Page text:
Linked by Thom Holwerda on Wed 19th Jun 2013 23:02 UTC, submitted by M.Onty
Games "Microsoft has sensationally abandoned its controversial plans to restrict the sharing of XBox One games, and has also removed daily online authentication requirements for its forthcoming console", reports The Guardian. They had no choice. Still a good move.
Thread beginning with comment 565152
To read all comments associated with this story, please click here.
Comment by Nelson
by Nelson on Thu 20th Jun 2013 23:31 UTC
Nelson
Member since:
2005-11-29

Microsoft certainly does itself no favors by tripping itself up in PR flaps like this.

The problem with imposing restrictions like this is that you sure as hell better be able to articulate the benefits of the restriction.

Apple did well here with their walled garden, there was a clear pain point addressed which was reliability, safety, and performance.

What did Microsoft do to sell the used game restriction or always-online feature to gamers? Cloud compute in games is a phenomenal idea for gaming. They completely failed to sell people on those changes.

Where were the games with massive scale to show off the trade off you get? If you're going to require me to go online once a day you sure as hell better show me the benefits.

The same goes for the used game situation. Sure, it may have been noble of Microsoft to try to destroy the used game market, as it really is nefarious, they again failed to articulate the benefits of such a change.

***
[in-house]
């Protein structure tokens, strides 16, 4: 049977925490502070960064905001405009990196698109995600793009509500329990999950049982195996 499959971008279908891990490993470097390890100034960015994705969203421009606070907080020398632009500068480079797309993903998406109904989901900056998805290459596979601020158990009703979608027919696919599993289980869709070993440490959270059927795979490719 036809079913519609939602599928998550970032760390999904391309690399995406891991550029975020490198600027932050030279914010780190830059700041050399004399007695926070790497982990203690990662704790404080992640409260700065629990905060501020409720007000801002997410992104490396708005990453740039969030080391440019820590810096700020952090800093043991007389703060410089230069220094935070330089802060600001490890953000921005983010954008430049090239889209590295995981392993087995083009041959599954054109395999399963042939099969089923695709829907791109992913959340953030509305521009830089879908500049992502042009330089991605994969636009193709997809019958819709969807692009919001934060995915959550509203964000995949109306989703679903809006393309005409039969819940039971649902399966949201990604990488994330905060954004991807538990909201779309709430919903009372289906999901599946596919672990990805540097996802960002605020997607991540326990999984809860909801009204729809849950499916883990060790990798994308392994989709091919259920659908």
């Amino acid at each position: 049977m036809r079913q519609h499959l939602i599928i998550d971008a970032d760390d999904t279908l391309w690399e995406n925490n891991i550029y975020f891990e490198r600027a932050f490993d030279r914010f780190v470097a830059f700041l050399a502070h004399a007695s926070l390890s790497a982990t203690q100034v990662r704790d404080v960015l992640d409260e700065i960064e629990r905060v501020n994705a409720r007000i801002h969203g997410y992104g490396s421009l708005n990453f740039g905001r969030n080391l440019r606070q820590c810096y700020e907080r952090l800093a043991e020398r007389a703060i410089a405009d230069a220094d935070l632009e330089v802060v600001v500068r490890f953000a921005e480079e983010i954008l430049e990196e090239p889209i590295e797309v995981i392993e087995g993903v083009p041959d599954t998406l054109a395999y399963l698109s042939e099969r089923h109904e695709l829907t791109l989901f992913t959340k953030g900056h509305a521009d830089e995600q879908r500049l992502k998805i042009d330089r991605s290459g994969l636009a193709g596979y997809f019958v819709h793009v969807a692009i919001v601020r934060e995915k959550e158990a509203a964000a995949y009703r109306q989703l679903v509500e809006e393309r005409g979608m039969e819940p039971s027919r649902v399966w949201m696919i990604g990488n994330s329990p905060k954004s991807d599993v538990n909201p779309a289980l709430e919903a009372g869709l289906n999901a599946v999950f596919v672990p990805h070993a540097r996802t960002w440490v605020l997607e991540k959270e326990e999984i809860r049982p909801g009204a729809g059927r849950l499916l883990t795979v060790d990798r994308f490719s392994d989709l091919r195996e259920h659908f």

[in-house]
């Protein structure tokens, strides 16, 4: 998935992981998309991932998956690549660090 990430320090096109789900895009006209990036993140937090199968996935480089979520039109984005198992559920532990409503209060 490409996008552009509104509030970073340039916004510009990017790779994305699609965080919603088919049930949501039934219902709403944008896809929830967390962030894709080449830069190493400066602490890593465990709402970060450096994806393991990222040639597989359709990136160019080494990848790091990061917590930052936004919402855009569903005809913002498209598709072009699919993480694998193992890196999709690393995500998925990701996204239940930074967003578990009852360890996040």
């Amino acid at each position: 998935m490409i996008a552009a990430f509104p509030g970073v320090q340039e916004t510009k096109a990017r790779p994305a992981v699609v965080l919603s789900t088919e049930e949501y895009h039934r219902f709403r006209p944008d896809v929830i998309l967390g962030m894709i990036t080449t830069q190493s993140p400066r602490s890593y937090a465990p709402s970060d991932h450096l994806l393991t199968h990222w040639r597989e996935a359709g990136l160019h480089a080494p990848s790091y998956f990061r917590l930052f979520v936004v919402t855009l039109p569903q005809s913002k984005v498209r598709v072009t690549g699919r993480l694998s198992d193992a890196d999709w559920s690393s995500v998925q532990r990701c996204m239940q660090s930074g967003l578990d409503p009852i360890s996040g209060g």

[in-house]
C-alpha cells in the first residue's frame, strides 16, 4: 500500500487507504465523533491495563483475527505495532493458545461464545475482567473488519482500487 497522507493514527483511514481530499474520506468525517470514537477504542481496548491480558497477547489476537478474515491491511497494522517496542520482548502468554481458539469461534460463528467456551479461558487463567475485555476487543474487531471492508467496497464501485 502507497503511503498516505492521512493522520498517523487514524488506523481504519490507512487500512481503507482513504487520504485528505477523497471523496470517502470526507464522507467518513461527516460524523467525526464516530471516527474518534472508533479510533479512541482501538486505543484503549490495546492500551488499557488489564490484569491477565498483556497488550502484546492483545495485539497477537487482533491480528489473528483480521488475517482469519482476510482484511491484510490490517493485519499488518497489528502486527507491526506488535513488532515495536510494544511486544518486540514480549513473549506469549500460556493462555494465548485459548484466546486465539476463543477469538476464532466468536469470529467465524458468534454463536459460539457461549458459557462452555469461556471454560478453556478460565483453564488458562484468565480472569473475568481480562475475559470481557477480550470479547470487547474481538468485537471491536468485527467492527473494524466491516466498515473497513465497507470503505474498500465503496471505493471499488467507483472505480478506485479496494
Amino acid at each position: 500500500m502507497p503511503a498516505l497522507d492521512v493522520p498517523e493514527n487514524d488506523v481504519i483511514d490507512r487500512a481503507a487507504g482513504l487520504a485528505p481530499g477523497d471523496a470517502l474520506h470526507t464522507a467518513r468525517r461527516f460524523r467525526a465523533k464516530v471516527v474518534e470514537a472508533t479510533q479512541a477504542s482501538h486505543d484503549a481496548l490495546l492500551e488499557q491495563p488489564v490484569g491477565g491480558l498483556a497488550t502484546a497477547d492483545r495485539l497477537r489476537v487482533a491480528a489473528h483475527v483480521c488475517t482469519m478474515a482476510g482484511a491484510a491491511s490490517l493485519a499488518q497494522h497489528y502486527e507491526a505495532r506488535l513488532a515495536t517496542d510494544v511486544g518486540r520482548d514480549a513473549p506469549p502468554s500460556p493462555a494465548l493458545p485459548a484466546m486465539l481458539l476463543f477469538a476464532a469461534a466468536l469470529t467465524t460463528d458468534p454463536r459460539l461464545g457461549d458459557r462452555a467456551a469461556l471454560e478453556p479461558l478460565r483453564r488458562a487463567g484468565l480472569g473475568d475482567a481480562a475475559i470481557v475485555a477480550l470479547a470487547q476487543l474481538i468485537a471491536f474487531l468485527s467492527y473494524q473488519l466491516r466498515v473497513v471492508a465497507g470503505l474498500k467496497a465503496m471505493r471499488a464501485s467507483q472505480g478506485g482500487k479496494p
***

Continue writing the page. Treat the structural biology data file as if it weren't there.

I mean, maybe some people here like getting 2 bucks for their 60 dollar game at GameStop, but that's not exactly something I'd miss.

Why weren't digital only games cheaper? Make every XB1 game 39.99, 49.99 for new releases and put up periodic deep discounts like Steam. Add bundles of classics to return value to Game studios as well.

Maybe this was in the works, who the hell knows, but the point is that at the time that they announced the changes, they had nothing to offer in exchange except vague promises.

Then of course, Microsoft being Microsoft, has to have the most inept PR department I've ever seen so of course almost everyone interviewed totally screwed up the messaging.

You'd think they'd learn by now.

Reply Score: 3